National FSB chairman John Allan explained that it was something the FSB had called for as part of a wider set of reforms to encourage better payment practices in the UK.
“We want all large businesses to sign up to the Code, and for their boards to take leadership on this issue,” he said. But their view is clear: “Unless they have exceptional reasons, firms that don’t adhere to a 60 day maximum term should not be allowed to sign up to, or remain a signatory to the Code.” But they’ve already reached a bump along the road. There have been reports suggesting that DIY firm B&Q, a signatory to the code, has been abusing the small firms in its supply chain. Read more about B&Q:
This wouldn’t be the first time. In 2009 it was suggested that the company forced growers into 90-day payments. And according to Allan, supply chain bully tactics such as the ‘pay to stay’, which B&Q has been allegedly using, should be made illegal because of “the devastating effect they can have on small firms. If B&Q is indeed abusing its supply chain, then “it marks the first major test” for the Prompt Payment Code. It will also mean that B&Q and its parent company Kingfisher will be removed from the Code. Allan said: “Most people in the UK expect to be paid within 30 days of completing their work, so it’s only fair that businesses should receive the same terms as standard.” “We’ve seen too many instances of businesses being effectively bullied into longer payment terms or unfair contracts which cripple their cashflow, and have led to business failures and job losses. Read more about supply chain bullying:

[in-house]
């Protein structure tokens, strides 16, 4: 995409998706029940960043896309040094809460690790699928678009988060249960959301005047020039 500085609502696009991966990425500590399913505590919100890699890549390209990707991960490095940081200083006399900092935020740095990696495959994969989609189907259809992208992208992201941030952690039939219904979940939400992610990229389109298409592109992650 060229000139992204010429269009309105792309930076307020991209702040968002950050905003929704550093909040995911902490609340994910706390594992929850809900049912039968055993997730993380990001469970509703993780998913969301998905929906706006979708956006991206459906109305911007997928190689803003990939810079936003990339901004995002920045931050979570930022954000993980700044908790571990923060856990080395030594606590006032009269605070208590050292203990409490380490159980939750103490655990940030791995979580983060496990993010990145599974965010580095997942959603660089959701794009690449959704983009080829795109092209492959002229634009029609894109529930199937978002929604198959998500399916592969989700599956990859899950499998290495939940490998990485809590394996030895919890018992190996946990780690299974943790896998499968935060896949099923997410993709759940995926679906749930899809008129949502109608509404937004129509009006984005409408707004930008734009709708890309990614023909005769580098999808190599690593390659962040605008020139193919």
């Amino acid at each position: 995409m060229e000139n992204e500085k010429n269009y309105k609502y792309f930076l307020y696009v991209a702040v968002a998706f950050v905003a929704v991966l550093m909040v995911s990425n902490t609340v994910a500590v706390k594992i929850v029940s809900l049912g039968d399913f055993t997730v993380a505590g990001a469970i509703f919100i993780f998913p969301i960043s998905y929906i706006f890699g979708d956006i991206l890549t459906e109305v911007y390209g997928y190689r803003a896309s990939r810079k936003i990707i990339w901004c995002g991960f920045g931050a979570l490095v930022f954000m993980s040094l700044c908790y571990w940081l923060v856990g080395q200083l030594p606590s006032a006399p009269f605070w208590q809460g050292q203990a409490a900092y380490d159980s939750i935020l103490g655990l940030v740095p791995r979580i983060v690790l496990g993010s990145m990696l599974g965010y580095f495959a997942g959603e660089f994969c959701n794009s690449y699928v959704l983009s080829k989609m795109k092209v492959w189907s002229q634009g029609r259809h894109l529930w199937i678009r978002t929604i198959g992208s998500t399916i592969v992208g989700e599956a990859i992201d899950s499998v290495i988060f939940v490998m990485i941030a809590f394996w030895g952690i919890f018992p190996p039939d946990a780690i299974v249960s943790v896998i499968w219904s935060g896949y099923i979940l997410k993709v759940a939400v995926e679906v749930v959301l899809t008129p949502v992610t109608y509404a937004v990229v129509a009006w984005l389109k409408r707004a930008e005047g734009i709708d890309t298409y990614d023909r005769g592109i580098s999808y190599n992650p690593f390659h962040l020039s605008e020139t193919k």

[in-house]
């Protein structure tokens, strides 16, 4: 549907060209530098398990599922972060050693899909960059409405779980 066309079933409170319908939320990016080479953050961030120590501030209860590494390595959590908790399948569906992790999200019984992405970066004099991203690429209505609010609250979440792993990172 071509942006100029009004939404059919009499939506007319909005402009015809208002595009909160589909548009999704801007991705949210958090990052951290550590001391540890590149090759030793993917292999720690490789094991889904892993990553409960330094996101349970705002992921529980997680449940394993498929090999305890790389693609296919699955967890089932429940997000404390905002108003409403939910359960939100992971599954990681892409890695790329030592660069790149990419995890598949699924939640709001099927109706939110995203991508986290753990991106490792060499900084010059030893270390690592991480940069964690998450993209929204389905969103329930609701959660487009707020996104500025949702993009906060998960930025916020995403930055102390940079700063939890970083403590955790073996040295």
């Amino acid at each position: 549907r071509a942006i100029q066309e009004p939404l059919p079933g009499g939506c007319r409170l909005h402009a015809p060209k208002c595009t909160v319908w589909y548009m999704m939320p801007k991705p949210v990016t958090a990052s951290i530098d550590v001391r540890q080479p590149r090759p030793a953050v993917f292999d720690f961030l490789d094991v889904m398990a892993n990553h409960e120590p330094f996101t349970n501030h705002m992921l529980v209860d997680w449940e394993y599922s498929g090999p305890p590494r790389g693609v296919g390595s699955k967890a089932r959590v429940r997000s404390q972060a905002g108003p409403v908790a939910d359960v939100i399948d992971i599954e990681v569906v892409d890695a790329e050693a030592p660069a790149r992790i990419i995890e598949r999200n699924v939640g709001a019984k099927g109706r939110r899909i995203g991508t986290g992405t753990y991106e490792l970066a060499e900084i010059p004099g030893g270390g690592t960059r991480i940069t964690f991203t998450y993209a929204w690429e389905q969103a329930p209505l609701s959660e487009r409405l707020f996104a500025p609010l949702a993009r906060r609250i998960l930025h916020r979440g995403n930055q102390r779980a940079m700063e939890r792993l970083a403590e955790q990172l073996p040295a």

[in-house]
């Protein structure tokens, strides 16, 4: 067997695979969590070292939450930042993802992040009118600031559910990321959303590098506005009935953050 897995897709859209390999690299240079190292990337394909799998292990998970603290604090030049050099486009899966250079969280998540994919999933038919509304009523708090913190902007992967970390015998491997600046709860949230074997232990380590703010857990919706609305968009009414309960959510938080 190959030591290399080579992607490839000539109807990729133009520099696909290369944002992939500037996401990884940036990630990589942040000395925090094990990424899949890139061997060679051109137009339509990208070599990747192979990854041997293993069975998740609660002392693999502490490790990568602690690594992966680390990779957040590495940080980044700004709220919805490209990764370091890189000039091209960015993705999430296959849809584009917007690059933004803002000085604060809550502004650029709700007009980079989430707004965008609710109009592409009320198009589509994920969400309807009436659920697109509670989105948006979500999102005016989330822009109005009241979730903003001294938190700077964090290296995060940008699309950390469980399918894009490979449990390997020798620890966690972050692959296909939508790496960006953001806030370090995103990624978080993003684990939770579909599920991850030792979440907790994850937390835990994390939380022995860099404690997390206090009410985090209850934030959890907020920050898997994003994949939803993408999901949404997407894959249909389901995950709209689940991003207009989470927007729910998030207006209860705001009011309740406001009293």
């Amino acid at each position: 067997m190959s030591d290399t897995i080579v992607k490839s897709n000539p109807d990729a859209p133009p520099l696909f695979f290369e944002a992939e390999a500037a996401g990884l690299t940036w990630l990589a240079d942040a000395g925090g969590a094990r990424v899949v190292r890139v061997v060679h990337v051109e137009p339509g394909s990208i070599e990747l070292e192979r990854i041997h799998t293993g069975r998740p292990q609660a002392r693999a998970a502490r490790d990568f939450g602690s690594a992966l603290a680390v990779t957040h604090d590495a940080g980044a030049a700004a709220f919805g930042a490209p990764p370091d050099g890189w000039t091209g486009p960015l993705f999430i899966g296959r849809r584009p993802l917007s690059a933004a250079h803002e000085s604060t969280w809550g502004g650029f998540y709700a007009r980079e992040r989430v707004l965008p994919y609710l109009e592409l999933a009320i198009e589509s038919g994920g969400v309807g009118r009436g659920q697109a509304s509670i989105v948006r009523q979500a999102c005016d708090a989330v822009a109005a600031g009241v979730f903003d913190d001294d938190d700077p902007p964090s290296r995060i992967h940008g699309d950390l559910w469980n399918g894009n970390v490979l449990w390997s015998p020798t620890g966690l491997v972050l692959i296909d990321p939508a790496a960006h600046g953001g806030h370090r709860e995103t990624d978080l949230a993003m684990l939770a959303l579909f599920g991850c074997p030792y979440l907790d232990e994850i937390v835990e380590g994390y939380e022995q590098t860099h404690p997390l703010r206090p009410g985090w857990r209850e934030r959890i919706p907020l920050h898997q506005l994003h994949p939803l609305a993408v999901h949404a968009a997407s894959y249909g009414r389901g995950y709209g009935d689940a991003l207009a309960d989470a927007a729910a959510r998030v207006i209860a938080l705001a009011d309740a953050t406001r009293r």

“These revelations show there is still a long way to go before the UK’s payment culture is up to scratch, and we fully expect further examples of supply chain bullying to come to light in the coming weeks and months,” he added. “This reinforces our call for an independent inquiry to look at the full range of supply chain abuse currently embedded in the UK’s payment culture. The inquiry should report back to the next Government with recommendations that can be taken up in the early part of the next Parliament.” By Shané SchutteImage source
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